Removing A Bathtub

by Darwin Hall

clawfoot tub

Replacing a bathtub or installing a new one is a major project that usually involves some framing, rough plumbing, tiling, putting in plumbing fixtures and flooring, and installing accessories.

Although bathtubs vary in size, shape, and basic materials, the techniques for installation are similar for all models.

Most manufacturers include instructions with the tub.

Old bathtubs were made with porcelain-ized cast iron, which is still a popular choice.

Later they were made with enameled steel, which was much cheaper and easier to handle, but not as durable.

Now tubs are available in acrylic and fiberglass-reinforced plastics.  Not only are the new plastics warmer and more comfortable to the touch, but they are inexpensive, lightweight, and are easier to fabricate into intricate shapes.

Some tubs can be ordered already equipped with pumps and jets for massage, ready to install.  One drawback is that these plastic tubs are vulnerable to scratches and dulling.

bathtub by the windowChoosing a bathtub.  In addition to style preferences and cost, consider available space when selecting a new bathtub.

If you are replacing an older tub, choose a new one that has the same dimensions and the same drain outlet (left or right side).

Most old and new tubs are 30 inches wide by 60 inches long, so matching the size should not be difficult.

You can always choose a different height, depending on the depth of water you prefer.

If you are installing a new tub altogether, there is a wide choice of sizes to fit whatever space is available, from large double tubs to square tubs that tuck into a corner.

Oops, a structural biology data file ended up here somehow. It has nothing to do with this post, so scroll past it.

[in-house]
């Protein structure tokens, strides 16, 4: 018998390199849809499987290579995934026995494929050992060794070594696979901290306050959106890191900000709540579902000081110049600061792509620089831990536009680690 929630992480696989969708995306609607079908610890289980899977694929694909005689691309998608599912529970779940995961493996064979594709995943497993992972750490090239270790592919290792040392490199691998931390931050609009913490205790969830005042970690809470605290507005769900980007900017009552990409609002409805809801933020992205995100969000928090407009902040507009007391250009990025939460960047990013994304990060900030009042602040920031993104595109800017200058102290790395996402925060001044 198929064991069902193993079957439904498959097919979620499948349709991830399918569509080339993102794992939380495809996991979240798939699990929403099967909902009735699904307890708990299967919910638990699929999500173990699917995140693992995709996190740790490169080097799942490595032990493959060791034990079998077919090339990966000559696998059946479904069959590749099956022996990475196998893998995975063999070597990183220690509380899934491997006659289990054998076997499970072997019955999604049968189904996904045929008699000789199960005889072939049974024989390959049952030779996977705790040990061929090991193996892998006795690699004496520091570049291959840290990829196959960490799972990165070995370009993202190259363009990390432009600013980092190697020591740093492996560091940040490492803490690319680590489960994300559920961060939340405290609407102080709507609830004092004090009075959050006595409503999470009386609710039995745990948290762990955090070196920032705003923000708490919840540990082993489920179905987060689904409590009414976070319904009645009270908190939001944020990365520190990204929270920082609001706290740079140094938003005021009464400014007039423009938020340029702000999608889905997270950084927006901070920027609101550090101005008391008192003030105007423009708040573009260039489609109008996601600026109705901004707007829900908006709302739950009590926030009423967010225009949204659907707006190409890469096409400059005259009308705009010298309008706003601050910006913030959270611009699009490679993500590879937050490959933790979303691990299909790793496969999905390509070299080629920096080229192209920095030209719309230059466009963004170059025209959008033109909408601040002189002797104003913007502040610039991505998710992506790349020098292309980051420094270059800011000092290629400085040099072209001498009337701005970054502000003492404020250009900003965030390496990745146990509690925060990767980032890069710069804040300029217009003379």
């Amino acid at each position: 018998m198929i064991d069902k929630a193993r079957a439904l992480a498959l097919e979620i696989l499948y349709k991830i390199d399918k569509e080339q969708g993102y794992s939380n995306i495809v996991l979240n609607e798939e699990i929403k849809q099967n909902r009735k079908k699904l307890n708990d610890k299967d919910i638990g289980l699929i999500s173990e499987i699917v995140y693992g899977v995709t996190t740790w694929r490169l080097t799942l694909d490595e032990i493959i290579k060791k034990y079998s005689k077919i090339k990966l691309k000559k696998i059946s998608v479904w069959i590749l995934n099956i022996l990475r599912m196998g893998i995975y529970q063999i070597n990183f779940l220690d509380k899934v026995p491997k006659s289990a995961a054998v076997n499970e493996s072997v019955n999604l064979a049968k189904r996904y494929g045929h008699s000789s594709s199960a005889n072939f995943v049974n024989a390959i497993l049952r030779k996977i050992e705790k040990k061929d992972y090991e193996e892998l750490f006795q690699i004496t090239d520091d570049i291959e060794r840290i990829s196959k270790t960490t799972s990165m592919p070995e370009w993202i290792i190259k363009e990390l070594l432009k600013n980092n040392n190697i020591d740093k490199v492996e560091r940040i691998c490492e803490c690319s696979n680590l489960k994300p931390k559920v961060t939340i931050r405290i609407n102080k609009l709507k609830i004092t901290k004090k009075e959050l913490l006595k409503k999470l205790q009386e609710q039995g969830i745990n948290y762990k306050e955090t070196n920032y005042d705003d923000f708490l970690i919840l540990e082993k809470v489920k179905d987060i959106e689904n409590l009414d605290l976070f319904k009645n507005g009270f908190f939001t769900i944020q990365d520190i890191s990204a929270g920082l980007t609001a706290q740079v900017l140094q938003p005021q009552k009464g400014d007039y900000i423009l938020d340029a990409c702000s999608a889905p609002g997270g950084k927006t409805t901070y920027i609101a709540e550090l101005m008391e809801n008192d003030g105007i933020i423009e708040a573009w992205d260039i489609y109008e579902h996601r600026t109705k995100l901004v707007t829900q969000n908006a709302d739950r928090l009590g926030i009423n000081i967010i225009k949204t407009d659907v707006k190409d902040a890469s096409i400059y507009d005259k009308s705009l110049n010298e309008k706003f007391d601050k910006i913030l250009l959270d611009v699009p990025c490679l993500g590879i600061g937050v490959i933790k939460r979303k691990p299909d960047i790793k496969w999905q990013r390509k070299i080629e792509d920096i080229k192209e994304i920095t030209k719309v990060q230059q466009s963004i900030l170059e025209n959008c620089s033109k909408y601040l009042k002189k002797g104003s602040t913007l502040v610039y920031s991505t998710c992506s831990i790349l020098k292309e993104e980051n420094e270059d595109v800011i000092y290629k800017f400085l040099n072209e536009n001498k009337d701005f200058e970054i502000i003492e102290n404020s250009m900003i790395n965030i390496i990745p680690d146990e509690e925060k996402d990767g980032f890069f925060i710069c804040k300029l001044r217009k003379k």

See also:  Choosing A Tile For The Tub Surround Area

If you are buying a larger-than-standard size, be sure you can get the new tub into the bathroom.  To solve this problem, some tub and shower units come in separate sections.

Also consider the weight of the tub, especially if you must cut any joists for plumbing.

A final consideration is durability.  Some tub damage is difficult if not impossible to repair.

An inexpensive tub that is prone to chips, dents, scratches, or cracks may turn out to be an expensive investment in the long run if it has to be replaced.

Removing an Old Tub

Removing a built-in bathtub requires a considerable amount of work.  You will also have to demolish some finished wall surfaces.

First disconnect all the pipes.  If the tub is free-standing, just carry it away.

If it is built-in, strip away the tile or other wall material for a few inches around its rim to reveal the studs and framing.  Then, prying the tub up slightly, slide it away from the wall and carry it out.

If it is cast iron and you aren’t able to lug it away intact, smash it into pieces with a sledgehammer.

Watch the VideoWear eye and ear protection, gloves, and heavy clothing.  If a steel or fiberglass tub won’t fit through the doorway, consider whether removing the door and jamb trim will create enough room.  If not, cut the tub up with a reciprocating saw and a blade appropriate for the tub material.

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